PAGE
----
Hello worldI! I am one of “The Dozen,” as I like to call the first cohort of students for the PJP J-school, and I’m so excited for this opportunity. 

I’ve always been a writer. I started writing poetry as a teenager, and it was an outlet to work through feelings and emotions that consumed me. I had to get them out so they ended up on a piece of paper, and to my surprise, it was pretty good. 

As a young adult, I quickly realized I had a lot to say. I found myself straying from poetry and writing more academically. I’m now 27 years old and a dedicated journalist for the Prison Journalism Project.

A lot of people think writing is a deathly boring career and I won’t waste word space challenging them. It’s a writer’s thing. They wouldn’t understand, but the life of a writer isn’t entirely drab. Take me, for instance. Outside of writing, I plan events, coordinate recreational activities for my housing unit like game nights, fashion and talent shows, and poetry slams. I also design nails!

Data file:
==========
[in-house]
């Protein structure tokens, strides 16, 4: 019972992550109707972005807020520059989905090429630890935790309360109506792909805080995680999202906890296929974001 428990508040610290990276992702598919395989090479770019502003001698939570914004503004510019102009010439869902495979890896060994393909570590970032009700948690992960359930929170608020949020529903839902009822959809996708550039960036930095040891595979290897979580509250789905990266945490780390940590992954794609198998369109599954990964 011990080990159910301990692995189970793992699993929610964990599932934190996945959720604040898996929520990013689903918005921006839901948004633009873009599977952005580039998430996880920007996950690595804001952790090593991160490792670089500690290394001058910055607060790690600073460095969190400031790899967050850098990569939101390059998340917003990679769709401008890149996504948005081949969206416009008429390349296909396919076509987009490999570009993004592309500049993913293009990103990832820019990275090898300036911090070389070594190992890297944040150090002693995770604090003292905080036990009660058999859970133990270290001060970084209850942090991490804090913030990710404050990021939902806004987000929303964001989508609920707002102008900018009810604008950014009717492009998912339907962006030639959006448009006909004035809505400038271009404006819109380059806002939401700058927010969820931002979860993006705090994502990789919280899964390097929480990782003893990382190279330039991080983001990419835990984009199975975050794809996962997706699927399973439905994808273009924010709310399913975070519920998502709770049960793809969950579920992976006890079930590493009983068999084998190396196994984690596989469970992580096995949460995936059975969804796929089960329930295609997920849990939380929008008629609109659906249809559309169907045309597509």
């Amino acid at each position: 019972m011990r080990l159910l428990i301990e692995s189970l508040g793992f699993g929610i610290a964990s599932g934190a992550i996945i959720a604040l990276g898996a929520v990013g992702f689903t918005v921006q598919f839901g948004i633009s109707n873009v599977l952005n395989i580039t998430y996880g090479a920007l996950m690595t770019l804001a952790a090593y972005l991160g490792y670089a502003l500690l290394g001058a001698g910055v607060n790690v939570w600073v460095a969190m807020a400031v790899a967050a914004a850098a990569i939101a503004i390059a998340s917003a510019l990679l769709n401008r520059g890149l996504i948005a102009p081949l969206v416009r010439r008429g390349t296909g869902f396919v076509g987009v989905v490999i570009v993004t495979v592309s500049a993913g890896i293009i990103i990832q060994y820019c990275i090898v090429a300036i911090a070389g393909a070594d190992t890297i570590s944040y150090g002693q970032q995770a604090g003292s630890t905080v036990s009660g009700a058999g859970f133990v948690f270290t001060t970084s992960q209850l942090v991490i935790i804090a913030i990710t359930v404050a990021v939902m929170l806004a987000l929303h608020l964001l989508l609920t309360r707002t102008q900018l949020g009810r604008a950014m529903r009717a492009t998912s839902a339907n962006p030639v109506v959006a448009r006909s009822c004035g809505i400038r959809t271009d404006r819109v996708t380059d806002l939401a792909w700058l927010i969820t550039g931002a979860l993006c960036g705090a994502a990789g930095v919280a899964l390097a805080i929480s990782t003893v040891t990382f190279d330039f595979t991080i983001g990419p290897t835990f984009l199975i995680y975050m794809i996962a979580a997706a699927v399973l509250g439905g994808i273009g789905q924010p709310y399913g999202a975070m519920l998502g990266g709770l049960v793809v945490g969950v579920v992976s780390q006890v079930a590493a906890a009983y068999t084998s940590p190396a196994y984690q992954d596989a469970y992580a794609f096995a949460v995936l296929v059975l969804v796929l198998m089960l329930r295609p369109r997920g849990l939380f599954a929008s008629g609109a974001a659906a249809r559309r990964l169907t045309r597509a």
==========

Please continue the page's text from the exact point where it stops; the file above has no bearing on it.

When I was sentenced to serve 15 years in the custody of the Georgia Department of Corrections at 16 years old, I abandoned all hope of having a meaningful life or earning a decent education, including my high school diploma. 

However, being a failure was not in the stars for me. Not only have I been able to earn my high school diploma through a charter school program, I’m now being given the opportunity to obtain the skills to be a successful journalist. This is #7 — as I like to call myself — reporting that there are great things to come from PJP J-school. Stay tuned.


Republish our articles for free, online or in print, under a Creative Commons license.